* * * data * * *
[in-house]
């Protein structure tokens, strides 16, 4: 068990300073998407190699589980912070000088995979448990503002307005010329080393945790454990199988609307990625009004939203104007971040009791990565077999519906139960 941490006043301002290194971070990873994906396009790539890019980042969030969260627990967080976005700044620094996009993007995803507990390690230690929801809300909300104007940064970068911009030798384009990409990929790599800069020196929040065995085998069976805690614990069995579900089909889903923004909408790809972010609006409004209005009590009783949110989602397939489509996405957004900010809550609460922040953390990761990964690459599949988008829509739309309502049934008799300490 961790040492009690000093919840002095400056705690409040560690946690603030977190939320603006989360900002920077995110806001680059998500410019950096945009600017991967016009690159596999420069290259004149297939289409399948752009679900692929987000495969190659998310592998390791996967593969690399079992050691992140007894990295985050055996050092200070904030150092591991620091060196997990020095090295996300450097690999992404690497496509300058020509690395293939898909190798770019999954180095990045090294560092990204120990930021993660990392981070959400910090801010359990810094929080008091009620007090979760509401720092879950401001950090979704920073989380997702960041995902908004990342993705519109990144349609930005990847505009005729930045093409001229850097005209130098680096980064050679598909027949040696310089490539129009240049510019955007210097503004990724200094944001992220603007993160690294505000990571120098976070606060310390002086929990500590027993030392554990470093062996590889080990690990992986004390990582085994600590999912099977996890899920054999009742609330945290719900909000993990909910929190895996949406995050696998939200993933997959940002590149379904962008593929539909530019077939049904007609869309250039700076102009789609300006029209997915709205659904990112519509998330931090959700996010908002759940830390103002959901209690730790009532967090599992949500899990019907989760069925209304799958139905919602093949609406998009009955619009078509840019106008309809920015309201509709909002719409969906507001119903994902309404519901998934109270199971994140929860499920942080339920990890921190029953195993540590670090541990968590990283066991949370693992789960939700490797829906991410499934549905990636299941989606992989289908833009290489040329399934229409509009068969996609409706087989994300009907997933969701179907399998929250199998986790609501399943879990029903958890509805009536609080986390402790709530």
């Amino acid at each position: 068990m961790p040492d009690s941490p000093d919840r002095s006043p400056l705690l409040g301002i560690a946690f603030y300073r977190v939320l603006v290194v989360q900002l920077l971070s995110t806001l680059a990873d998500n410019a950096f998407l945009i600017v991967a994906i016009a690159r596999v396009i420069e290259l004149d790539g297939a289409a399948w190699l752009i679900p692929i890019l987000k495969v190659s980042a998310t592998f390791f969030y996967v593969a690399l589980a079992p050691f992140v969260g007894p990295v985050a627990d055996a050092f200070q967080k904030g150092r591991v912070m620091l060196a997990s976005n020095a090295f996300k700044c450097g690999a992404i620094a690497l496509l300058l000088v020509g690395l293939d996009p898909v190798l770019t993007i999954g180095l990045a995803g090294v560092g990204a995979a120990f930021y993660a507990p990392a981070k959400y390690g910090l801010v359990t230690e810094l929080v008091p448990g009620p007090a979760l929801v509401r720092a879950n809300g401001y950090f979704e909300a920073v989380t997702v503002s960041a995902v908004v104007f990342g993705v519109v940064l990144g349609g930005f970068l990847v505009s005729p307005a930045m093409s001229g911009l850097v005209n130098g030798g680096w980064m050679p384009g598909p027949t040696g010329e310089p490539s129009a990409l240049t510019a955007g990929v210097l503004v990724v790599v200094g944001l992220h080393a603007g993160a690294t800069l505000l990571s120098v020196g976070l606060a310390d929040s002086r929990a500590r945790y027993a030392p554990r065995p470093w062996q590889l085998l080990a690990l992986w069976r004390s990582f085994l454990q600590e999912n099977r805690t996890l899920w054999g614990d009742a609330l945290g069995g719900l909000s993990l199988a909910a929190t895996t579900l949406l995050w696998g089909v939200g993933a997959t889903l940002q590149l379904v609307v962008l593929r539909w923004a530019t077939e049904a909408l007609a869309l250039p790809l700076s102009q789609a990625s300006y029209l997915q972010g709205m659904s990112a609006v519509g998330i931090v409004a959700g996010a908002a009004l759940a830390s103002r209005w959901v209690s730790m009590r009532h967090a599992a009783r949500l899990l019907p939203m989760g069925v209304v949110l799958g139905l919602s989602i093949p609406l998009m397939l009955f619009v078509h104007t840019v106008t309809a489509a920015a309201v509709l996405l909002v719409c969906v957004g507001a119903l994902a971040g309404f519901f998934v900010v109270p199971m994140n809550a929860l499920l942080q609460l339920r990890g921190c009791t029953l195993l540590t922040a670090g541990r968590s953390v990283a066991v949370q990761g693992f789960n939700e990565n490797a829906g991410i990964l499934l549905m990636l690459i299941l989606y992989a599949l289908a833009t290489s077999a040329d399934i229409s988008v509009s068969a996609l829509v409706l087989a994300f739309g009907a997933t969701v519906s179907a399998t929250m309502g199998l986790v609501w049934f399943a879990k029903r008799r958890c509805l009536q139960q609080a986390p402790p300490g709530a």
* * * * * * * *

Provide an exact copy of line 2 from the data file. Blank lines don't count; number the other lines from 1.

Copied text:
């Protein structure tokens, strides 16, 4: 068990300073998407190699589980912070000088995979448990503002307005010329080393945790454990199988609307990625009004939203104007971040009791990565077999519906139960 941490006043301002290194971070990873994906396009790539890019980042969030969260627990967080976005700044620094996009993007995803507990390690230690929801809300909300104007940064970068911009030798384009990409990929790599800069020196929040065995085998069976805690614990069995579900089909889903923004909408790809972010609006409004209005009590009783949110989602397939489509996405957004900010809550609460922040953390990761990964690459599949988008829509739309309502049934008799300490 961790040492009690000093919840002095400056705690409040560690946690603030977190939320603006989360900002920077995110806001680059998500410019950096945009600017991967016009690159596999420069290259004149297939289409399948752009679900692929987000495969190659998310592998390791996967593969690399079992050691992140007894990295985050055996050092200070904030150092591991620091060196997990020095090295996300450097690999992404690497496509300058020509690395293939898909190798770019999954180095990045090294560092990204120990930021993660990392981070959400910090801010359990810094929080008091009620007090979760509401720092879950401001950090979704920073989380997702960041995902908004990342993705519109990144349609930005990847505009005729930045093409001229850097005209130098680096980064050679598909027949040696310089490539129009240049510019955007210097503004990724200094944001992220603007993160690294505000990571120098976070606060310390002086929990500590027993030392554990470093062996590889080990690990992986004390990582085994600590999912099977996890899920054999009742609330945290719900909000993990909910929190895996949406995050696998939200993933997959940002590149379904962008593929539909530019077939049904007609869309250039700076102009789609300006029209997915709205659904990112519509998330931090959700996010908002759940830390103002959901209690730790009532967090599992949500899990019907989760069925209304799958139905919602093949609406998009009955619009078509840019106008309809920015309201509709909002719409969906507001119903994902309404519901998934109270199971994140929860499920942080339920990890921190029953195993540590670090541990968590990283066991949370693992789960939700490797829906991410499934549905990636299941989606992989289908833009290489040329399934229409509009068969996609409706087989994300009907997933969701179907399998929250199998986790609501399943879990029903958890509805009536609080986390402790709530």